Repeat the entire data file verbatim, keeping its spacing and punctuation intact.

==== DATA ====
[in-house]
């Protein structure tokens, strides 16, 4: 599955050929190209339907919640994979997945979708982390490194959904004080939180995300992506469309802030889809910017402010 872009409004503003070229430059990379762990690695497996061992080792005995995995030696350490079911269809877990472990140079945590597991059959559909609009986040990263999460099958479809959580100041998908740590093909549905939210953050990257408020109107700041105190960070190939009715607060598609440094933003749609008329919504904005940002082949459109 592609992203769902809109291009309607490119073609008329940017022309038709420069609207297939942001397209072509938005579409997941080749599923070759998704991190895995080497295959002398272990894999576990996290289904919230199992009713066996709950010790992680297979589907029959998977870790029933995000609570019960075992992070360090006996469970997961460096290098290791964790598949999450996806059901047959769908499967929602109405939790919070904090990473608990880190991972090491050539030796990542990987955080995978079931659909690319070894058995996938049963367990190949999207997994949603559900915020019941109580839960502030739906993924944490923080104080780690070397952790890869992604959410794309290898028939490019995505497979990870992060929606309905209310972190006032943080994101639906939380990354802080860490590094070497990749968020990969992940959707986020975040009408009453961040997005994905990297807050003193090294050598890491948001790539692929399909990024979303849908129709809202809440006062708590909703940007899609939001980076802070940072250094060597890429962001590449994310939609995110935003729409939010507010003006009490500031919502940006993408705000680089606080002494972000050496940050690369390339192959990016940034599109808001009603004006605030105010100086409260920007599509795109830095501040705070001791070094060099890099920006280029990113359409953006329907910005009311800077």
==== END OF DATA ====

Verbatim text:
[in-house]
């Protein structure tokens, strides 16, 4: 599955050929190209339907919640994979997945979708982390490194959904004080939180995300992506469309802030889809910017402010 872009409004503003070229430059990379762990690695497996061992080792005995995995030696350490079911269809877990472990140079945590597991059959559909609009986040990263999460099958479809959580100041998908740590093909549905939210953050990257408020109107700041105190960070190939009715607060598609440094933003749609008329919504904005940002082949459109 592609992203769902809109291009309607490119073609008329940017022309038709420069609207297939942001397209072509938005579409997941080749599923070759998704991190895995080497295959002398272990894999576990996290289904919230199992009713066996709950010790992680297979589907029959998977870790029933995000609570019960075992992070360090006996469970997961460096290098290791964790598949999450996806059901047959769908499967929602109405939790919070904090990473608990880190991972090491050539030796990542990987955080995978079931659909690319070894058995996938049963367990190949999207997994949603559900915020019941109580839960502030739906993924944490923080104080780690070397952790890869992604959410794309290898028939490019995505497979990870992060929606309905209310972190006032943080994101639906939380990354802080860490590094070497990749968020990969992940959707986020975040009408009453961040997005994905990297807050003193090294050598890491948001790539692929399909990024979303849908129709809202809440006062708590909703940007899609939001980076802070940072250094060597890429962001590449994310939609995110935003729409939010507010003006009490500031919502940006993408705000680089606080002494972000050496940050690369390339192959990016940034599109808001009603004006605030105010100086409260920007599509795109830095501040705070001791070094060099890099920006280029990113359409953006329907910005009311800077």